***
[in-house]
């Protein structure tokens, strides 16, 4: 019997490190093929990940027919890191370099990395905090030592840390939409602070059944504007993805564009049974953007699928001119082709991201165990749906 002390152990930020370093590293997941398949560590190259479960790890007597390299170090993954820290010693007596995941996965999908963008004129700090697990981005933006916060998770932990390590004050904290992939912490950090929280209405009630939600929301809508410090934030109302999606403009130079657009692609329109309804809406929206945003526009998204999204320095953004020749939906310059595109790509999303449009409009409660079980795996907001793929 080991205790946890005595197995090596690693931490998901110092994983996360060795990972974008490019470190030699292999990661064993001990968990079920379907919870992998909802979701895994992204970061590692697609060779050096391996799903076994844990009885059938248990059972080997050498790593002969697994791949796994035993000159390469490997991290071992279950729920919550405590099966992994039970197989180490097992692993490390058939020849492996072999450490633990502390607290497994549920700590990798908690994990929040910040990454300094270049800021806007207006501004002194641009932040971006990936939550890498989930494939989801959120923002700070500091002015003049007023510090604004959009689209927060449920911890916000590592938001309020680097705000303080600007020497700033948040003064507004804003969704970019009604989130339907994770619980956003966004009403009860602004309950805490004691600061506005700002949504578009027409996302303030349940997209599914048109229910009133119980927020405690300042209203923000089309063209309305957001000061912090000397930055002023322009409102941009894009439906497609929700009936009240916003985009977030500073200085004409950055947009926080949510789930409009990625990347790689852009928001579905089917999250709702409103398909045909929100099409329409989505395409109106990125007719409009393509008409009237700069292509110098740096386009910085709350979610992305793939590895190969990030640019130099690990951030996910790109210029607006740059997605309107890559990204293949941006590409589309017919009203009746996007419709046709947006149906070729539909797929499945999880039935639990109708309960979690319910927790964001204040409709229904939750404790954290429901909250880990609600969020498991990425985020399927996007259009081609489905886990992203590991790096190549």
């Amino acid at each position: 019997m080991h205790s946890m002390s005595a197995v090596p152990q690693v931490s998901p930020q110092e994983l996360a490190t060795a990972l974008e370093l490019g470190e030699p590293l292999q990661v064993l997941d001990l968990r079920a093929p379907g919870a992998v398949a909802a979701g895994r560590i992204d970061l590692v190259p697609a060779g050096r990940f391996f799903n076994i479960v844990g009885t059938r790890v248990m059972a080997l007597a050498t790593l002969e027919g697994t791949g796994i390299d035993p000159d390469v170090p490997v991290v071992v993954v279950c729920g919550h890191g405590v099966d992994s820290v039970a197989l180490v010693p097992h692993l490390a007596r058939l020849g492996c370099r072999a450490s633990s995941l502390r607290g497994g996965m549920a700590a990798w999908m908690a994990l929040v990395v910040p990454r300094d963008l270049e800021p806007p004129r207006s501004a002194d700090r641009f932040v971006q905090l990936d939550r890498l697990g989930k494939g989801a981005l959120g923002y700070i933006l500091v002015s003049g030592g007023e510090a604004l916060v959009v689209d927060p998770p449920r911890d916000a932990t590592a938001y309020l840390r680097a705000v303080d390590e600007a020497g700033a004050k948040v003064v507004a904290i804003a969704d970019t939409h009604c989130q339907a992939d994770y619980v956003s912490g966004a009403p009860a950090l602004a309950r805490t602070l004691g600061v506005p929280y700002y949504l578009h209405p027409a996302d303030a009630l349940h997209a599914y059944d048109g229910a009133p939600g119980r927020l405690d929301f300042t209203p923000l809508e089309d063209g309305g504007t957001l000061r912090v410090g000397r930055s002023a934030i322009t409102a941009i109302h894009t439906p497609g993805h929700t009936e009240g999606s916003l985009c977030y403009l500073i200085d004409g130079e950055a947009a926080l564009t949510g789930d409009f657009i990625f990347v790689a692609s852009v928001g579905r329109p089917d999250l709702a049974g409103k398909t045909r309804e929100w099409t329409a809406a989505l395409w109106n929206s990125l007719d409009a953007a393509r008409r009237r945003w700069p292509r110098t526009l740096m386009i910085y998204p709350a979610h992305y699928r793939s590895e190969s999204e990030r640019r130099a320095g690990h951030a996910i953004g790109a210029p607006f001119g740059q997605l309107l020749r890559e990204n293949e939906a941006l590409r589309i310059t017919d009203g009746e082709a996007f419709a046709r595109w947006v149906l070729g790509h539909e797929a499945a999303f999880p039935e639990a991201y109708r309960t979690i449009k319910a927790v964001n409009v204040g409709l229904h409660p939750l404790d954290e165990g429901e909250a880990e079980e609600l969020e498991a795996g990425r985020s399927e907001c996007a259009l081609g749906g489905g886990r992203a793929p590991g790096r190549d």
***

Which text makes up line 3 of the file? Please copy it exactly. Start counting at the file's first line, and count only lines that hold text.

């Amino acid at each position: 019997m080991h205790s946890m002390s005595a197995v090596p152990q690693v931490s998901p930020q110092e994983l996360a490190t060795a990972l974008e370093l490019g470190e030699p590293l292999q990661v064993l997941d001990l968990r079920a093929p379907g919870a992998v398949a909802a979701g895994r560590i992204d970061l590692v190259p697609a060779g050096r990940f391996f799903n076994i479960v844990g009885t059938r790890v248990m059972a080997l007597a050498t790593l002969e027919g697994t791949g796994i390299d035993p000159d390469v170090p490997v991290v071992v993954v279950c729920g919550h890191g405590v099966d992994s820290v039970a197989l180490v010693p097992h692993l490390a007596r058939l020849g492996c370099r072999a450490s633990s995941l502390r607290g497994g996965m549920a700590a990798w999908m908690a994990l929040v990395v910040p990454r300094d963008l270049e800021p806007p004129r207006s501004a002194d700090r641009f932040v971006q905090l990936d939550r890498l697990g989930k494939g989801a981005l959120g923002y700070i933006l500091v002015s003049g030592g007023e510090a604004l916060v959009v689209d927060p998770p449920r911890d916000a932990t590592a938001y309020l840390r680097a705000v303080d390590e600007a020497g700033a004050k948040v003064v507004a904290i804003a969704d970019t939409h009604c989130q339907a992939d994770y619980v956003s912490g966004a009403p009860a950090l602004a309950r805490t602070l004691g600061v506005p929280y700002y949504l578009h209405p027409a996302d303030a009630l349940h997209a599914y059944d048109g229910a009133p939600g119980r927020l405690d929301f300042t209203p923000l809508e089309d063209g309305g504007t957001l000061r912090v410090g000397r930055s002023a934030i322009t409102a941009i109302h894009t439906p497609g993805h929700t009936e009240g999606s916003l985009c977030y403009l500073i200085d004409g130079e950055a947009a926080l564009t949510g789930d409009f657009i990625f990347v790689a692609s852009v928001g579905r329109p089917d999250l709702a049974g409103k398909t045909r309804e929100w099409t329409a809406a989505l395409w109106n929206s990125l007719d409009a953007a393509r008409r009237r945003w700069p292509r110098t526009l740096m386009i910085y998204p709350a979610h992305y699928r793939s590895e190969s999204e990030r640019r130099a320095g690990h951030a996910i953004g790109a210029p607006f001119g740059q997605l309107l020749r890559e990204n293949e939906a941006l590409r589309i310059t017919d009203g009746e082709a996007f419709a046709r595109w947006v149906l070729g790509h539909e797929a499945a999303f999880p039935e639990a991201y109708r309960t979690i449009k319910a927790v964001n409009v204040g409709l229904h409660p939750l404790d954290e165990g429901e909250a880990e079980e609600l969020e498991a795996g990425r985020s399927e907001c996007a259009l081609g749906g489905g886990r992203a793929p590991g790096r190549d």